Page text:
Nepal's 17-year-old Bandana Nepal performs dance to challenge the Guinness World Records on "Longest Dancing Marathon by an Individual", in Kathmandu, Nepal, Nov. 28, 2018. With the dance for 126 hours, she has been able to break the record of Kalamandalam Hemlatha from India who danced for 123 hours and 15 minutes in 2011. (Xinhua/Sunil Sharma)
KATHMANDU, Nov. 28 (Xinhua) -- A 17-year-old Nepali girl Bandana Nepal danced for 126 consecutive hours to set the Guinness World Records on "Longest Dancing Marathon by an Individual".
Bandana Nepal started the solo dance from Nov. 23 (Friday) and continued it till Wednesday afternoon (Nov. 28) to contest for the record, according to the event management officials.
She performed in Nepali music in the hall of Big Foodland restaurant located in Kathmandu amid the presence of witnesses, including family members, media and general public.
With the dance for 126 hours, she has been able to break the record of Kalamandalam Hemlatha from India who danced for 123 hours and 15 minutes in 2011.
Despite of continuously shaking her hips and wiggling her neck for 6 days without sleep, rest and proper food, the young girl managed to dance till the targeted hour by maintaining smile on her face.
Though she could not be reached for immediate interview owing to her non-stop physical labor and mental restlessness, she exchanged smiles with media and the audiences.
Ram Nepal, the father of Bandana Nepal, told Xinhua on the spot "I am very glad to see my daughter being able to keep the world record. This achievement is not just of hers, but she has also set the nation's name at the global front. It's a moment of pride for all of us. "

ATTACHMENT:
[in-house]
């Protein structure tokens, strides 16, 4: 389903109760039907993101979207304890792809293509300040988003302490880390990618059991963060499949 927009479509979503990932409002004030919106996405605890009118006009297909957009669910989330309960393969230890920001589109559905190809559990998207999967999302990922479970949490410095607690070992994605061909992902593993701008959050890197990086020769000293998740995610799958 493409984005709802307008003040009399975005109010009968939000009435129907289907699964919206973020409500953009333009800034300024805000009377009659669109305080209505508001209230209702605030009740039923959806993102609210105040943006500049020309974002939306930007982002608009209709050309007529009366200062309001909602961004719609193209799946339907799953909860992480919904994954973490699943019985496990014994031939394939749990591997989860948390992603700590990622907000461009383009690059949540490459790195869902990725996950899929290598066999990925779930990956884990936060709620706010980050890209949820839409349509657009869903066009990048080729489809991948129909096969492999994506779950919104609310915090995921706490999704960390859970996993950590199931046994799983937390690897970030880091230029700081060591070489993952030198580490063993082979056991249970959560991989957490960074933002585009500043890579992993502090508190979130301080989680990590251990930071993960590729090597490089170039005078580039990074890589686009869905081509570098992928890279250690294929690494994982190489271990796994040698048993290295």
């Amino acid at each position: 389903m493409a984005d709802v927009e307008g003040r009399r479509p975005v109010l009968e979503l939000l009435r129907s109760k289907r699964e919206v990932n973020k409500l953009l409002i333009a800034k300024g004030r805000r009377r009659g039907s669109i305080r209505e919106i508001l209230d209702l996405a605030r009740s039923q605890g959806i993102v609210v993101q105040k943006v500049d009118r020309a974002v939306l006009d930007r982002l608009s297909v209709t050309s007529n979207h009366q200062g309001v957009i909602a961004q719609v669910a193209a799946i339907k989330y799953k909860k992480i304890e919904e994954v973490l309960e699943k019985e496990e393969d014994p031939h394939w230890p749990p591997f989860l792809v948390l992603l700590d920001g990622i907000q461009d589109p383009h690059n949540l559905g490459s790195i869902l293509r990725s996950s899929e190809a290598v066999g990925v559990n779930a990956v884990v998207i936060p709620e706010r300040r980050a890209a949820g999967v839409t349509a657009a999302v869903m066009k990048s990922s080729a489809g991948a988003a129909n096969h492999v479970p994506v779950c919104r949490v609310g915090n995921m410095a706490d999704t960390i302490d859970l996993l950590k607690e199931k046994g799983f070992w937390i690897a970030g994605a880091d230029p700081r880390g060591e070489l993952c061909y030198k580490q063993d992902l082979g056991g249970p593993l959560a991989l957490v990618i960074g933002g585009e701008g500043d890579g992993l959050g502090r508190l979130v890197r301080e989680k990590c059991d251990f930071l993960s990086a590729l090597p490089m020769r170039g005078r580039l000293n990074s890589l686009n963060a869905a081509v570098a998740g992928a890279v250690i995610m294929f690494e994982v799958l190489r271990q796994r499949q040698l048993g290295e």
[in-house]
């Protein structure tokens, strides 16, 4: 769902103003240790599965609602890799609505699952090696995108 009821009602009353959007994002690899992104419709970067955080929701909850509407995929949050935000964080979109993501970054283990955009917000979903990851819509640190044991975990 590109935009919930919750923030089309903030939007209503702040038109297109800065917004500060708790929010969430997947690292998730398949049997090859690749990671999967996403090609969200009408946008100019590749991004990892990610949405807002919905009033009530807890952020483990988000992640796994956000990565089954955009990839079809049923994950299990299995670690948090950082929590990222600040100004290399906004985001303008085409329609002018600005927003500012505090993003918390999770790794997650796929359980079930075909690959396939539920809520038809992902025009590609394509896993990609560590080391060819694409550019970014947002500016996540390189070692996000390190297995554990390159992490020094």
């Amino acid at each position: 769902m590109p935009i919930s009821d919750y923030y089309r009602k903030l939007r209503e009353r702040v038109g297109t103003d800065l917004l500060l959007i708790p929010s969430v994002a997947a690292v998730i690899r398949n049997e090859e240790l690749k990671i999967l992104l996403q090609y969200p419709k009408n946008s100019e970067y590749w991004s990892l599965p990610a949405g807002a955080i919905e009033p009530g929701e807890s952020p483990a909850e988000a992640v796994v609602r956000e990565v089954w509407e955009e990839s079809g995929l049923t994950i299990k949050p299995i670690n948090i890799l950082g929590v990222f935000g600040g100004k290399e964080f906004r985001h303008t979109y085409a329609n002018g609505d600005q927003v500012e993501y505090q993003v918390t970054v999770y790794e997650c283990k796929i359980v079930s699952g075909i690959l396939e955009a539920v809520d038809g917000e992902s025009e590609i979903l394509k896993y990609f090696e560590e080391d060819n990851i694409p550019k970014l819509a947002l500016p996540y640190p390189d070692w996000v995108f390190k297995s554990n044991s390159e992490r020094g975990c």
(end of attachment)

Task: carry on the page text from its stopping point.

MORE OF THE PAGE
He further shared that through the world record, Bandana thrives to inspire other women, girls and Nepalese citizens for dreaming big and achieving.
The teenager, who hails from eastern district Dhankuta, started dancing at the age of five and has been trained in both Nepal and India. Her family members said that she used to dance with her younger brother at home. As part of the preparation of record setting performance, she had danced for around 100 hours.
Bandana is currently studying Business Management in Grade 12 in Kathmandu.
During the entire performance, Bandana was supported by her friends and family, who danced along with her and motivated her to achieve the target. In the short breaks, she was provided with energy drink, milk and high-nutrient food.
Ram Nepal, her Uncle, who is also the event coordinator, told media that she danced only in Nepali songs, which helps promote Nepali culture globally.
"In our generation, it was difficult for women to even dance or smile publicly, but now time has changed. I feel so proud of my granddaughter that she has been able to keep her name globally," Bandana's 63-year-old grandmother shared her happiness with Xinhua.
The event management team said that they were already in process of submitting the evidences to Guinness World Records to get the certificate, which might take some one month time or more.